Before starting any exercise program, a healthy, older adult should consult a physician for exercise clearance as well as for specific information regarding his/her condition and ability to exercise safely.
Training should begin with a professional assessment like a PAR-Q (Physical Activity Readiness Questionnaire) as well as a movement assessment like a squat that can be performed in a variety of positions. These assessments can reveal pre-existing conditions and information that needs to be considered in designing an appropriate exercise program.
Cardio exercise options can include:
-Stationary or recumbant cycling
-Treadmill with handrail support
Basic guidelines for healthy seniors include working out 2-5 times per week for 20-45 min or 8-10 minute bouts.
Flexibility work should be included like foam rolling (self-myofacial release) and static stretching if it can be tolerated. If not, slow rhythmic stetches should be performed.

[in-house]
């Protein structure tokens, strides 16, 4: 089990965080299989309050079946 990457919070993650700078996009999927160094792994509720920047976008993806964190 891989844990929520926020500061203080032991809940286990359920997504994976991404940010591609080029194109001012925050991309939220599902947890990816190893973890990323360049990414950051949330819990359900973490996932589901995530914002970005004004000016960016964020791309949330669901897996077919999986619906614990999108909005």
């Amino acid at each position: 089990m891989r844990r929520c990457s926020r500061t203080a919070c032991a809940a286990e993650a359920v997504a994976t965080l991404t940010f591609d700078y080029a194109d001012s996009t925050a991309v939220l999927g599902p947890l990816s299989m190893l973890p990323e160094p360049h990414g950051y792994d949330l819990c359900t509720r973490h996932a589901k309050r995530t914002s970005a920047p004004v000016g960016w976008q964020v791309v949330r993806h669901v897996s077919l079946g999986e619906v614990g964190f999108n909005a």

Resistance training can be very effective for the senior. Individuals can start slowly with 1-3 sets, 8-10 exercises, 8-20 repetitions with lower weights/resistance for 20-30 minutes. Seated machines progressing to standing exercises can be selected. Again, get a physician's clearance before starting and always consider pre-existing conditions that can affect one's ability to perform resistance exercises.
Exercisers must remember to breath normally throughout the workout and to progress slowly and with professional guidance to be sure proper form and control is demonstrated. Progression should depend on postural control.
The overall health and well being of a senior can be dramatically improved with exercise. The key is to be careful and aware of physiologic considerations that can impact exercise selection and programming. Consult a physician and a fitness professional before getting started!